Collagen Cleavage

Recombinant human pro-MMP-1, MMP-13, MMP-1(E200A), MMP-1(ΔC), and MMP-3(ΔC) were prepared and purified as described previously (24). Pro-MMP-1 and pro-MMP-1(E200A) were activated with 1 mm aminophenylmercuric acetate and 1/15 molar amount MMP-3ΔC at 37 °C for 1–2 h. The activated enzyme was separated on G-50 spin mini-columns.

Binary mixtures of type I collagen homo- and heterotrimers, in which one component was labeled with AF488 and the other with Cy5, were transferred into 50 mm Tris-HCl (pH 7.5), 0.15 m NaCl, 10 mm CaCl2, 0.05% Brij 35, and 0 or 1 m glycerol (TNC buffer) and incubated with activated MMP-1, MMP-13, MMP-1(E200A), MMP-1(ΔC), or a combination of MMP-1(E200A) and MMP-1(ΔC). To stop the reaction, sample aliquots were mixed with lithium dodecyl sulfate gel-loading buffer (Invitrogen) supplemented with 20 mm EDTA. The aliquots were denatured at 60 °C and analyzed on 3–8% Tris acetate mini gels. Testing revealed no detectable effects of 1 m glycerol (used to prevent collagen fibrillogenesis) or fluorescent labeling on the collagen cleavage rate.

Equilibrium Microdialysis

MMP-1(E200A) binding was measured by equilibrium microdialysis in 50-μl chambers separated by a 100,000 molecular weight cutoff cellulose acetate membrane (Harvard Apparatus). One chamber was filled with a mixture of 0–65 μm MMP-1(E200A) and 0.8–11 μm AF488-labeled mouse tail tendon collagen in TNC buffer with 1 m glycerol. The other chamber was filled by the same buffer without collagen and no or lower MMP-1(E200A) concentration. After a 2–3-day incubation at room temperature, the collagen and MMP-1(E200A) concentrations in each chamber were determined from light absorption at 495 nm (AF488 absorption) and 280 nm (corrected for the contribution of AF488-labeled collagen), respectively. No collagen leakage through the dialysis membrane was observed. Collagen cleavage during the dialysis was negligible, as verified by gel electrophoresis. Bound MMP-1(E200A) was determined based on the difference in total MMP-1(E200A) concentration in the two chambers.

Confocal Microscopy

Collagen fibers were reconstituted from AF546-labeled homotrimers and AF647-labeled heterotrimers in SecureSeal hybridization chambers (Grace Bio-Labs, Inc.) at 32 °C and imaged in an LSM 510 Inverted Meta microscope (Carl Zeiss) with a controlled environment chamber set at 37 °C (31). After initial imaging, the sample buffer was replaced with MMP-1 solution in TNC, and the sample was quickly remounted in the microscope. The lasers, filters, digital zoom, z-oversampling, and scanning rate were optimized to reduce photo damage and photobleaching. Low laser power, longer laser wavelength (≥543 nm), and short exposure were required to avoid irreversible accumulation of inactivated MMP-1 at fiber surfaces that prevented complete cleavage.

RESULTS

Cleavage Kinetics

Human homo- and heterotrimers were labeled by different fluorescent dyes, mixed together, and co-processed with activated recombinant human MMP-1 in the same sample tube at different temperatures. Comparison of gel electrophoresis patterns at different times after the addition of recombinant human MMP-1 (Fig. 1A) revealed the same ¾ and ¼ length fragments after the homo- and heterotrimer cleavage. The initial cleavage rate V0 (Fig. 1B) was slower for the homotrimers, ~17 times at 25 °C and ~ 6 times at 35 °C (Fig. 1C). The smaller difference at 35 °C indicated higher activation energy for the homotrimer cleavage. Aside from lower overall enzyme efficiency, the results were essentially the same for the homo- and heterotrimer cleavage by MMP-13 (supplemental Fig. S1).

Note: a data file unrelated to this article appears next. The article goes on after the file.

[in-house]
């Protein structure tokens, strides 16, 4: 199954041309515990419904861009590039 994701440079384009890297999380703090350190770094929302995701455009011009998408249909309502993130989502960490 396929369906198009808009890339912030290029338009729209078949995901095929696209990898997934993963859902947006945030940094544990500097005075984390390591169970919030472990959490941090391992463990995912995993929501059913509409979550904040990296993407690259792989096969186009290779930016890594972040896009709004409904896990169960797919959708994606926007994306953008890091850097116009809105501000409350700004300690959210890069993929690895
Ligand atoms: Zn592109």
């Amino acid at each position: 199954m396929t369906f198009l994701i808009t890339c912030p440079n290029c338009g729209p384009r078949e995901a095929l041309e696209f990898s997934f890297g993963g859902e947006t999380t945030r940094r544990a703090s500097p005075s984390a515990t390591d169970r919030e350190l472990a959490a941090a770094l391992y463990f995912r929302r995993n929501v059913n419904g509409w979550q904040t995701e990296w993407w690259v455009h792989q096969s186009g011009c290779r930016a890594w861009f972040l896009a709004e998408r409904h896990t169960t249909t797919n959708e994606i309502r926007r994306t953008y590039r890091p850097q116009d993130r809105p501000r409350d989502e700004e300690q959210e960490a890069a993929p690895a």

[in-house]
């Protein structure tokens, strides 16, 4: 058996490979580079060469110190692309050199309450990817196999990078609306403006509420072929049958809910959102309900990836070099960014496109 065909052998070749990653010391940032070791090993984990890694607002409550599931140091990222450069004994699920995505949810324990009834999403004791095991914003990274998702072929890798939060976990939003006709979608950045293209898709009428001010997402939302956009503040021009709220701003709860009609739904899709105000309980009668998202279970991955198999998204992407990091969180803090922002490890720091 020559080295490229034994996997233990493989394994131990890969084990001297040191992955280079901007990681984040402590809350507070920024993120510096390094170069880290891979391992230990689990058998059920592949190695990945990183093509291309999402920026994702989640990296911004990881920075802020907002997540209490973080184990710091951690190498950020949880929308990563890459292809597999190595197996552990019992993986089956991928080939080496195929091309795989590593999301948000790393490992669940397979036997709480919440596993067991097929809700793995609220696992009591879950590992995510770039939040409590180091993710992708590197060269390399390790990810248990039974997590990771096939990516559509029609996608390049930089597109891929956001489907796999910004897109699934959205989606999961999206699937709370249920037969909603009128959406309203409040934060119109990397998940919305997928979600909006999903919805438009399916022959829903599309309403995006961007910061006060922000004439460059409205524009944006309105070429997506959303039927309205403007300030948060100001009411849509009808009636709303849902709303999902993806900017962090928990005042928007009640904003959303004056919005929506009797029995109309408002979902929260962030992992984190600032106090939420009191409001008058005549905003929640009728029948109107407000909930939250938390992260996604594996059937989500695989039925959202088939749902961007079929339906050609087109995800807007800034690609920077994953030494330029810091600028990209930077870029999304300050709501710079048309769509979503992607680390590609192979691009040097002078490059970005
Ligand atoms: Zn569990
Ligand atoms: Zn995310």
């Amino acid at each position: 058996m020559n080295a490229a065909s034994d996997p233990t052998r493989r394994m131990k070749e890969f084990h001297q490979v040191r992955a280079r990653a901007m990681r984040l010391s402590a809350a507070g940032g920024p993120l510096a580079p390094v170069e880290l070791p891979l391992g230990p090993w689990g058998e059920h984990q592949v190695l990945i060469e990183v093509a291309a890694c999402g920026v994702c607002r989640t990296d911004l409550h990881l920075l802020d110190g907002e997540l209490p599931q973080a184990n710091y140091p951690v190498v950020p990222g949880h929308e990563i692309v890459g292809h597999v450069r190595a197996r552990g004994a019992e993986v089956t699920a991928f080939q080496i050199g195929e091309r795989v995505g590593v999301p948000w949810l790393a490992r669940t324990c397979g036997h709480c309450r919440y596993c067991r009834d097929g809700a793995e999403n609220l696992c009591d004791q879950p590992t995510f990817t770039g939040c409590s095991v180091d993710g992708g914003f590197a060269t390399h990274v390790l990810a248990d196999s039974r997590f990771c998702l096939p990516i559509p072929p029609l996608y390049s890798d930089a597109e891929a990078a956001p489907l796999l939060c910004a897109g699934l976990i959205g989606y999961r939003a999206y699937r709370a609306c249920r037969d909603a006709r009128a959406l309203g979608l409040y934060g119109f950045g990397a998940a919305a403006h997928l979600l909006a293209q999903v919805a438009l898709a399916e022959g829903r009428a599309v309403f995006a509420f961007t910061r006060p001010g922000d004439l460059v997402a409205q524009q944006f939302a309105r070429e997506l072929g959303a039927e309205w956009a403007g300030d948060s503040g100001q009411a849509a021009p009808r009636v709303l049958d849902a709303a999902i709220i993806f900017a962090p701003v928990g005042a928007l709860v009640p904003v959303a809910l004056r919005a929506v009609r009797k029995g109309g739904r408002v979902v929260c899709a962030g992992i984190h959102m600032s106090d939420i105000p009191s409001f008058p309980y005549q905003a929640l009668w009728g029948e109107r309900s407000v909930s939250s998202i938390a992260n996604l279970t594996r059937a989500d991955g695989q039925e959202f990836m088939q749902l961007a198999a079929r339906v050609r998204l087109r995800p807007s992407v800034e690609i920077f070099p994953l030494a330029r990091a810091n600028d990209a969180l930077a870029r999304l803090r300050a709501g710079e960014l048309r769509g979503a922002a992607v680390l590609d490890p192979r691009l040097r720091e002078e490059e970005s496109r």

FIGURE 1.
Cleavage of 1:1 mixture (50 μg/ml) of human homotrimers (labeled with Cy5) and heterotrimers (labeled with AF488) by recombinant human MMP-1 (2 nm). A, electrophoresis of sample aliquots at different reaction times; the long (3/4) and short (1/4) ...

The dependence of the initial cleavage rate V0 on collagen concentration [C] was consistent with Michaelis-Menten kinetics (Fig. 2) as shown in Equation 1,

equation image

where Vmax is the maximum cleavage rate and Km is the Michaelis constant.

FIGURE 2.
V0 dependence on the collagen concentration at 25 °C. Solid lines are fits to Equation 1. kcat = Vmax/[MMP-1] was calculated from the enzyme concentration ([MMP-1]) in the solution, although a fraction of MMP-1 could be inactive. Fibrillogenesis ...

For the heterotrimers, Km = 0.8 ± 0.08 μm was as reported by Welgus et al. (32). To our surprise, Km = 0.9 ± 0.2 μm for the homotrimers was also the same. The slower homotrimer cleavage was entirely attributable to the difference in Vmax. (A similar Km value was also reported for homotrimers refolded from denatured α1(I) chains (4), but those data were inconclusive because refolding could result in improper chain alignment altering the cleavage site.)

Enzyme Binding

The same Km value for the homo- and heterotrimers was inconsistent with stronger MMP-1 binding to the heterotrimers, which we had expected based on reported (24) preferential MMP-1 interactions with the α2(I) chain. To assess preferential binding directly, we measured the equilibrium dissociation constant (Kd) for MMP-1 (E200A), in which Glu-200 was substituted with Ala to inhibit peptide bond hydrolysis (24). For these and subsequent measurements, we used mouse tail tendon collagen. The cleavage of mouse collagen by recombinant human MMP-1 was slower, but the relative rate for homo- versus heterotrimers was identical to human collagen.